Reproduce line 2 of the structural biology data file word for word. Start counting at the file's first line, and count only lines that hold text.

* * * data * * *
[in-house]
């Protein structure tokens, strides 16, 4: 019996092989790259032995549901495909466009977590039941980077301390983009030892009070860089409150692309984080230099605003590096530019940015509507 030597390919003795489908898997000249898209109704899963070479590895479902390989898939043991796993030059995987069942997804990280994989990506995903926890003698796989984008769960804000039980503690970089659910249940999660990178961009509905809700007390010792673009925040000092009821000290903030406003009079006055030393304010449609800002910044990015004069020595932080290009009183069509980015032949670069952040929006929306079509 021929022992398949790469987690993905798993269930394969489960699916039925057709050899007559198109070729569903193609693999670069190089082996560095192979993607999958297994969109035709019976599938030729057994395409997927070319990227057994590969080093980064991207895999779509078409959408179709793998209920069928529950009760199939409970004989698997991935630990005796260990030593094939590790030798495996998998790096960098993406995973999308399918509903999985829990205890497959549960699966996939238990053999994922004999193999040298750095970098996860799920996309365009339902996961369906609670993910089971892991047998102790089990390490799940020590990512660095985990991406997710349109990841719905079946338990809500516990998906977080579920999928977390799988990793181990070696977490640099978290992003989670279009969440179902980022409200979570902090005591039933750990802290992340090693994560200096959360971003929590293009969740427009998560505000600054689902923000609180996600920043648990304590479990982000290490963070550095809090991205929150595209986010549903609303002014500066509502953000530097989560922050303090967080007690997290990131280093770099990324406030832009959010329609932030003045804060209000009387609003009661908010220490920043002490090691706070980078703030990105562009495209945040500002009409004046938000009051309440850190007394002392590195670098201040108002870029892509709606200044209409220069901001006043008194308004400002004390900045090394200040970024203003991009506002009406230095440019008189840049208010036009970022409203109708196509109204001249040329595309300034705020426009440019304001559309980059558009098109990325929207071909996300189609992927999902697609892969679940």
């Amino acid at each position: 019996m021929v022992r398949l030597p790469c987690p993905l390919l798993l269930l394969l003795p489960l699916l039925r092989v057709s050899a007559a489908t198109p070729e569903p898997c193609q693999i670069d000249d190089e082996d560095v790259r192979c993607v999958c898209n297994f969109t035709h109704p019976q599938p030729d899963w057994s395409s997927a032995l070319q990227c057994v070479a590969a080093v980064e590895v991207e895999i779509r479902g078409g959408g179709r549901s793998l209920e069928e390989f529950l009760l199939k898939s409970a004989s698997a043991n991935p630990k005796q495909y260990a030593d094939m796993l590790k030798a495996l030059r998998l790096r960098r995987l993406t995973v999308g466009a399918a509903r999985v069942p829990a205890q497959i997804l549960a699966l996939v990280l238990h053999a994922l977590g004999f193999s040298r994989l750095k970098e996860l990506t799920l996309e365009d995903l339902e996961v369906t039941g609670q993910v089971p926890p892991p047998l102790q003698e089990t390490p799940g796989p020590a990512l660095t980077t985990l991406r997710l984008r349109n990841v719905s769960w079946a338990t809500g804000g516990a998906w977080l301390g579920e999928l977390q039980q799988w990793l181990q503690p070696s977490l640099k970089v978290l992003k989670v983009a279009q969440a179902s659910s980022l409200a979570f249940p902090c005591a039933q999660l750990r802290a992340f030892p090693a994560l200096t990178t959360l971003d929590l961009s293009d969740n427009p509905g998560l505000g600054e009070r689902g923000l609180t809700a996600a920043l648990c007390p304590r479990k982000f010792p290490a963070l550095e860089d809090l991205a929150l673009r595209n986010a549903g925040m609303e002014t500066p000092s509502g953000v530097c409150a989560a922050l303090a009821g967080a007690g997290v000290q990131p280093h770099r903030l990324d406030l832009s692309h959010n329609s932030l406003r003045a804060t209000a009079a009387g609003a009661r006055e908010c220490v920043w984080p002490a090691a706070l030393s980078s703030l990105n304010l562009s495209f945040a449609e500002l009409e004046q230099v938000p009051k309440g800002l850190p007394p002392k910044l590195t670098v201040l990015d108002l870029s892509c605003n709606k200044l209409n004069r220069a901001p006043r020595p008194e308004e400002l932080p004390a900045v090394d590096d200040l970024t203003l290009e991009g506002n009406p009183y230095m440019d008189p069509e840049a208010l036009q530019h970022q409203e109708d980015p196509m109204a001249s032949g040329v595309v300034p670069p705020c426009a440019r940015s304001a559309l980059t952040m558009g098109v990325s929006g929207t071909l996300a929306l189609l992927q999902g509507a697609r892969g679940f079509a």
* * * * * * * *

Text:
């Protein structure tokens, strides 16, 4: 019996092989790259032995549901495909466009977590039941980077301390983009030892009070860089409150692309984080230099605003590096530019940015509507 030597390919003795489908898997000249898209109704899963070479590895479902390989898939043991796993030059995987069942997804990280994989990506995903926890003698796989984008769960804000039980503690970089659910249940999660990178961009509905809700007390010792673009925040000092009821000290903030406003009079006055030393304010449609800002910044990015004069020595932080290009009183069509980015032949670069952040929006929306079509 021929022992398949790469987690993905798993269930394969489960699916039925057709050899007559198109070729569903193609693999670069190089082996560095192979993607999958297994969109035709019976599938030729057994395409997927070319990227057994590969080093980064991207895999779509078409959408179709793998209920069928529950009760199939409970004989698997991935630990005796260990030593094939590790030798495996998998790096960098993406995973999308399918509903999985829990205890497959549960699966996939238990053999994922004999193999040298750095970098996860799920996309365009339902996961369906609670993910089971892991047998102790089990390490799940020590990512660095985990991406997710349109990841719905079946338990809500516990998906977080579920999928977390799988990793181990070696977490640099978290992003989670279009969440179902980022409200979570902090005591039933750990802290992340090693994560200096959360971003929590293009969740427009998560505000600054689902923000609180996600920043648990304590479990982000290490963070550095809090991205929150595209986010549903609303002014500066509502953000530097989560922050303090967080007690997290990131280093770099990324406030832009959010329609932030003045804060209000009387609003009661908010220490920043002490090691706070980078703030990105562009495209945040500002009409004046938000009051309440850190007394002392590195670098201040108002870029892509709606200044209409220069901001006043008194308004400002004390900045090394200040970024203003991009506002009406230095440019008189840049208010036009970022409203109708196509109204001249040329595309300034705020426009440019304001559309980059558009098109990325929207071909996300189609992927999902697609892969679940």